- To be more productive there are two high level strategies of being more effective or more efficient.
- Because value is wonky, we can improve the production of value from either the perspective of a customer or from our perspective. Both are valid.
This gives us four quadrants of opportunity:
- You could focus on making gains in effectiveness in producing value for yourself.
- You could focus on making gains in effectiveness in producing value for your customers.
- You could focus on gains in efficiency in producing value for yourself.
- You could focus on gains in efficiency in producing value for yourself for your customers.
How My Agency Produced More Value
While we’ve been under the $300,000 ceiling, I’ve worked diligently to improve our situation.
Gains in Effectiveness in Producing Value to Us
Early on, I had a problem where past clients would disrupt projects by reaching out for urgent help. Separately, I talked with a consultant about the agency and they recommended we find some way to create a subscription service to collect ongoing payments. I solved our problem by creating a support service that functioned as an ongoing retainer. This was a huge gain as it grew to 50% of our annual revenue.
Gains in Efficiency in Producing Value to Us
Project management is a significant role in producing custom work. I made three optimizations in this area that all increased our productivity:
- I hired a project manager and went down to a 2 day work week. I gained a lot of value in time and independence doing this.
- Unhappy with how much time project management took, I implemented new processes and policies which curtailed it. We produced more value in the form of free hours.
- I fired the project manager and captured that extra time in increased earnings.
Beyond management, I figured out how to better sell the projects we did. I learned how to raise prices while cutting down on scoping time. This resulted in increased profit per project.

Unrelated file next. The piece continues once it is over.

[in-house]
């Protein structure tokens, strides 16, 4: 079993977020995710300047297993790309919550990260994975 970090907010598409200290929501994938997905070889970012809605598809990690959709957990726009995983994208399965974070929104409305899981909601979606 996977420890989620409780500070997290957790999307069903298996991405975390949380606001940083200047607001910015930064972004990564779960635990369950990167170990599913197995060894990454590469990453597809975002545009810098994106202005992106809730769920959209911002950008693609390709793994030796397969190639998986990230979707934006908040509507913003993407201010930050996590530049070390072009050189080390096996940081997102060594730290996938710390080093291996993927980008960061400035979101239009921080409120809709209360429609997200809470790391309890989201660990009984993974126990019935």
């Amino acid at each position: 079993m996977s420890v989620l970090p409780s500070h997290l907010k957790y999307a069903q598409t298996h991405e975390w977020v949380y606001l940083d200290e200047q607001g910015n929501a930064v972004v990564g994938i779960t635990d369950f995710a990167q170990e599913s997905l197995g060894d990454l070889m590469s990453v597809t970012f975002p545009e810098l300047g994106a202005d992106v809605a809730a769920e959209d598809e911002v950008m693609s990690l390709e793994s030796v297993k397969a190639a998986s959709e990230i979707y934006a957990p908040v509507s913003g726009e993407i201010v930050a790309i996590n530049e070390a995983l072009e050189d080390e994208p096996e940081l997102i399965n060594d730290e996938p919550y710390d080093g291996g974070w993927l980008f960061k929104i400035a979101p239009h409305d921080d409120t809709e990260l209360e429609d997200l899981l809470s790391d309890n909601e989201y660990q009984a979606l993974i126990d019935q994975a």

I was able to raise our prices because I also figured out how to increase the value to clients on a per project basis. This was in the quadrant of improving the effectiveness in creating value for clients.
Easier to Make Money, More Options
From the revenue perspective, not much has changed. From the perspective of team size, not much has changed.
Within the business though, things look different. Five years ago we were moving as fast as we could. Now we have gaps between projects and work less hours. Many agencies and their owners work 60 hour weeks. We work 25 – 30.
Where You Should Start
While any improvement in effectiveness and efficiency for yourself or customers is useful, there is a natural priority.
If you look at our improvements, nearly all of them happened by increasing our efficiency in producing value for ourselves.
We’re not outliers in this. There is a reason why business books like the E-Myth or Work the System are popular (…however note that systematization is just one path to improve efficiency.)
Efficiency in creating value for your business is the most accessible and clear quadrant to work within. You know what you value and you have full control over the mechanisms you use to produce it.
From an 80/20 perspective, it’s likely that only 20% of your resources produce value for you. So not only is this quadrant full of accessible opportunities, it’s also full of unrealized value.
But Don’t Ignore the Other Quadrants
Our support service was an innovation that flattened out the valleys in our earnings and made our peaks even higher.
I tried all sorts of improvements in effectiveness to produce value that failed: products, services, marketing campaigns, and etc.
Improving effectiveness is tough, but the support service carried us through all those failures.
Start with your efficiency for yourself, but consider where you might generate the biggest gains according to the other three quadrants.
I’ll leave you with three questions:
- What value is being produced for yourself? For your customers?
- Are there key drivers of value that haven’t been optimized to the point of diminishing returns? Are you fully exploiting your resources?
- What is acting as a governor in each quadrant and limiting your effectiveness or efficiency?
Art Credit: John Tenniel, Through the Looking Glass